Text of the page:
Later in the day tuesday, I went back to DPW to see if the fuel made it home. It did. I ran into Bill, who took me over the to barrels. Three barrels of Naptha, shiney new blue barrels. And a fourth -- the folks at the petrolium company gave me a barrel for the pedistal when they heard my plight! I am still speechless at this! They have been so amazing and generous! I really cannot express what I felt when he showed me four blue barrels. The fuel had arrived. It was coming together.
That night, I went by First Camp to meet Billy Bob, who was the water guy. He explained that the water truck had to be empty before it headed back to Reno every night, and he would arrange my water. Actually, maybe this was monday, since tuesday, I remember being frantic because I wasn't ready for water, but then water didn't arrive, so I figured I needed to be there myself to make sure it got to me. I kinda relaxed about this because then I wouldn't get water before I was ready...
I broke down Wednesday morning. I had gone over my limit of strength and woke up crying. I was worried that I wouldn't use all that naptha and what the hell was I going to do with it?? I couldn't ask DPW again to take it all the way back to Reno, and I couldn't ask such nice folks at Barry-Hinkeley to take it back... Though it wasn't much, it was a straw, and it broke my back.
So I cried for an hour before getting up, but pulled myself together. [At this point, I was putting some serious strain on mine and George's already a bit shakey relationship. He broke down and yelled, "I can't be supportive if you're yelling!" He had worked so hard helping me with my projects that it took time away from his own. Things were not good...]
I sure had no strength to work. So instead I went on a quest to figure out what the heck happened to the water tank that I had ordered. I spent the day on that quest, and it is a story that will have to be told another time. But the end was getting a tank finally for our camp.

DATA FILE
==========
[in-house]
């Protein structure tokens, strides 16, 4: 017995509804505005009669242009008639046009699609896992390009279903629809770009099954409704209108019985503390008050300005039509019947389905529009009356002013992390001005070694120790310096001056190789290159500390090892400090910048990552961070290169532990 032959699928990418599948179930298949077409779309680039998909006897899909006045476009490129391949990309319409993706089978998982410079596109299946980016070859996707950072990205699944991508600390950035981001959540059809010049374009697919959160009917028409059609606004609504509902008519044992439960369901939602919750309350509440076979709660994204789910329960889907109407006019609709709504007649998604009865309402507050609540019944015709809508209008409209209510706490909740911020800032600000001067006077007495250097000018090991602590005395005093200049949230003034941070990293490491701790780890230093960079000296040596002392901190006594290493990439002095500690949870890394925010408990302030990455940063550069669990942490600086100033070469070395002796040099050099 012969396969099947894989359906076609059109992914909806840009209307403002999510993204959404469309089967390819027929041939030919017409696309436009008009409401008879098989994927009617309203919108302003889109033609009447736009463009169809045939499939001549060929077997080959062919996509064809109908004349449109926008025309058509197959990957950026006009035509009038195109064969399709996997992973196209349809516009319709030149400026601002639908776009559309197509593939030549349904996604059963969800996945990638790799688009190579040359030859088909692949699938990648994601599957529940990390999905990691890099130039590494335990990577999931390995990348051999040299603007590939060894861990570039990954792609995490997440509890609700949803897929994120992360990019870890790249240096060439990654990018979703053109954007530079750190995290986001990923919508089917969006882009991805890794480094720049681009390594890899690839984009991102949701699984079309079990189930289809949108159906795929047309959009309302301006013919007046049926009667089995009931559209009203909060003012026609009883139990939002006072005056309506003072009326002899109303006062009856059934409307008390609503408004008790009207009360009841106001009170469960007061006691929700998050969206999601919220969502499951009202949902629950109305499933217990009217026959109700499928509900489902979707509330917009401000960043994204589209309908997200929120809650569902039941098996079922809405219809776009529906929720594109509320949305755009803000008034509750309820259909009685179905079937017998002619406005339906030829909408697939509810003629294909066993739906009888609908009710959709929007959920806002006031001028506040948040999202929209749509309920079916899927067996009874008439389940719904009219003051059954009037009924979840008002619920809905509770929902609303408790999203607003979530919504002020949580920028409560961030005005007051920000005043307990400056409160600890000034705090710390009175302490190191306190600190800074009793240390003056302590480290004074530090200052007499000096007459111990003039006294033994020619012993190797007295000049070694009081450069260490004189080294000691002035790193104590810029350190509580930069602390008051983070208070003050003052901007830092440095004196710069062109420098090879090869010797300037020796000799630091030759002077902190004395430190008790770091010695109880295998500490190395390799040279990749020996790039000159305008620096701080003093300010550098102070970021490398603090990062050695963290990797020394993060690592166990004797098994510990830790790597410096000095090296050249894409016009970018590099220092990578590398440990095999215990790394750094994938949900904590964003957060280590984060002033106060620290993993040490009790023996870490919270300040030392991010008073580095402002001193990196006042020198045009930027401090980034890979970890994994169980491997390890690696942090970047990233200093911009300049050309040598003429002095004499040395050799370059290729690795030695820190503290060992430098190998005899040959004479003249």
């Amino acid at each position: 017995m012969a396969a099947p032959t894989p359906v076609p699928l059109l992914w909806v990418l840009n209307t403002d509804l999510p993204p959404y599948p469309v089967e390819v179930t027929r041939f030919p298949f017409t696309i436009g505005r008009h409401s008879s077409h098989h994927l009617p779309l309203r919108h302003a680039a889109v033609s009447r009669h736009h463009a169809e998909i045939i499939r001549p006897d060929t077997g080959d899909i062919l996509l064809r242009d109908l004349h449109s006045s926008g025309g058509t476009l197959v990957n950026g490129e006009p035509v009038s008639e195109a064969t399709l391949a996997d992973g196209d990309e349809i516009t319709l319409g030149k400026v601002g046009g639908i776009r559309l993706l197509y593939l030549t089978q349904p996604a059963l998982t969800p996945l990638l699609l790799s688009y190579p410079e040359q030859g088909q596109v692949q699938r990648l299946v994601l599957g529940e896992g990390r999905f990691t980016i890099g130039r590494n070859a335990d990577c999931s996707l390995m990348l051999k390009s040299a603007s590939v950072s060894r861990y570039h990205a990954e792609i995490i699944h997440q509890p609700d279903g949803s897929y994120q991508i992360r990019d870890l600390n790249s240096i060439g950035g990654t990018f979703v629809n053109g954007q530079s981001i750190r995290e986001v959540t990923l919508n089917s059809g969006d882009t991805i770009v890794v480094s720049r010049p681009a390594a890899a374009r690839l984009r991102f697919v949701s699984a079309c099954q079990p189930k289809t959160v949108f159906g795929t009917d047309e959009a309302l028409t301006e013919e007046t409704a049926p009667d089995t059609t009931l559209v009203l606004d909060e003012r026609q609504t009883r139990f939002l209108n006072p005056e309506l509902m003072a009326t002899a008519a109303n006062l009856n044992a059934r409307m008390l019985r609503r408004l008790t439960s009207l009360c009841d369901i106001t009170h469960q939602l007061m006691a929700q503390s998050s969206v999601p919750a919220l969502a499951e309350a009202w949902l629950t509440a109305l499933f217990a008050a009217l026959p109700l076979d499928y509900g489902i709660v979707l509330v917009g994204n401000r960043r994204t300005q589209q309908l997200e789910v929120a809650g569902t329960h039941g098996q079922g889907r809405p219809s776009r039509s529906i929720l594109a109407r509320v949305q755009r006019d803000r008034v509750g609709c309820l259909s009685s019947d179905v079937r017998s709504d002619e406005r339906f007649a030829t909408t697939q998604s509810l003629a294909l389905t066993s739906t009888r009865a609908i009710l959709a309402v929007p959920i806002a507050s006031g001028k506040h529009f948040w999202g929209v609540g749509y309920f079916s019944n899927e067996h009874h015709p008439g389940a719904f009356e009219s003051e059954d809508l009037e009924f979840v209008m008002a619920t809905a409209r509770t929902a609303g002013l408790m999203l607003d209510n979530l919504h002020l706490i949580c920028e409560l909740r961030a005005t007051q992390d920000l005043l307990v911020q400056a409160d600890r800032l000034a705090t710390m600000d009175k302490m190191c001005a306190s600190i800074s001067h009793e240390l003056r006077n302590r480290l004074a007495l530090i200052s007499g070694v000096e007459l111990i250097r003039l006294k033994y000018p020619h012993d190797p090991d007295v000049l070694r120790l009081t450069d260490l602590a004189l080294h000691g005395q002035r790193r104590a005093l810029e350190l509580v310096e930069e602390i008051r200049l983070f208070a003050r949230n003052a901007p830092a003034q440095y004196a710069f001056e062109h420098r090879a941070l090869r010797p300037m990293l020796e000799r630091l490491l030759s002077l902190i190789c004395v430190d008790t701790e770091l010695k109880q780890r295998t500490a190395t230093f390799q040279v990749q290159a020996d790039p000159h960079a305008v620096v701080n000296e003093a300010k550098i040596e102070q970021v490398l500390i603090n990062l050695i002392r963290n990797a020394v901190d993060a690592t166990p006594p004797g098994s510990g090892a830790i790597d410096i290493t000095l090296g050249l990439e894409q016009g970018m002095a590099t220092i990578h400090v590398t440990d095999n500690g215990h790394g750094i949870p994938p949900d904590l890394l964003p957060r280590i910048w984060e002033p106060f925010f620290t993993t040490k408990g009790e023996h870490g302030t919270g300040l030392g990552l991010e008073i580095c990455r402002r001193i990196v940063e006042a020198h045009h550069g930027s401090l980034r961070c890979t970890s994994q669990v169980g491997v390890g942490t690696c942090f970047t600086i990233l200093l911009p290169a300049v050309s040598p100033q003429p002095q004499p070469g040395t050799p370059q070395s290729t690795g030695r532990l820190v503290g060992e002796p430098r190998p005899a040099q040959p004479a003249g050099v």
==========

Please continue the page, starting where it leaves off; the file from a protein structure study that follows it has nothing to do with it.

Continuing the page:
I was exhausted after a long day, and about to sit down to dinner...when the water truck arrived! Ak! And AK! So I go into a panic. The firefall cannot be filled until the pump is hooked up, and the pump couldn't be hooked up without the piping in place, and the piping couldn't be put in place without the pedistal, and the pedistal still needed to be cut...
It quickly became obvious that I could not be filled. And thank GOD that Bill had suggested I bring water storage with me, because I had 10 30-gallon trash cans with me. So we filled those up.
The water folks were so amazingly nice!!! I cannot express! The guy said, "I heard you brought sushi for the DPW..." I said I had indeed, and he hinted that he loved sushi... I felt bad he hadn't gotten any, but I ran back into camp and grabbed the full half-gallon of saki and the mostly full half-gallon of plum wine. I ran up to them saying, "you know, it is such a shame that these will go to waste...do you think you could find a use for them??" :) They appreciated the gesture. :) The water folks are great, I love them and hope to see them again next year!
So there I stood, with about 250 gallons of deep clear water. It was luxurious touching the surface of it. I ran a rope through the handles and covered the whole thing with the tops first, then a tarp, which I tied tightly. The water folks said last year some folks had done the same, and someone had tipped over their water for fun. This was sobering and frightening. Humans are humans everywhere, even at Burning Man.
I now HAD to get the barrel the next day and get this puppy fired up!
Thursday: Finally running!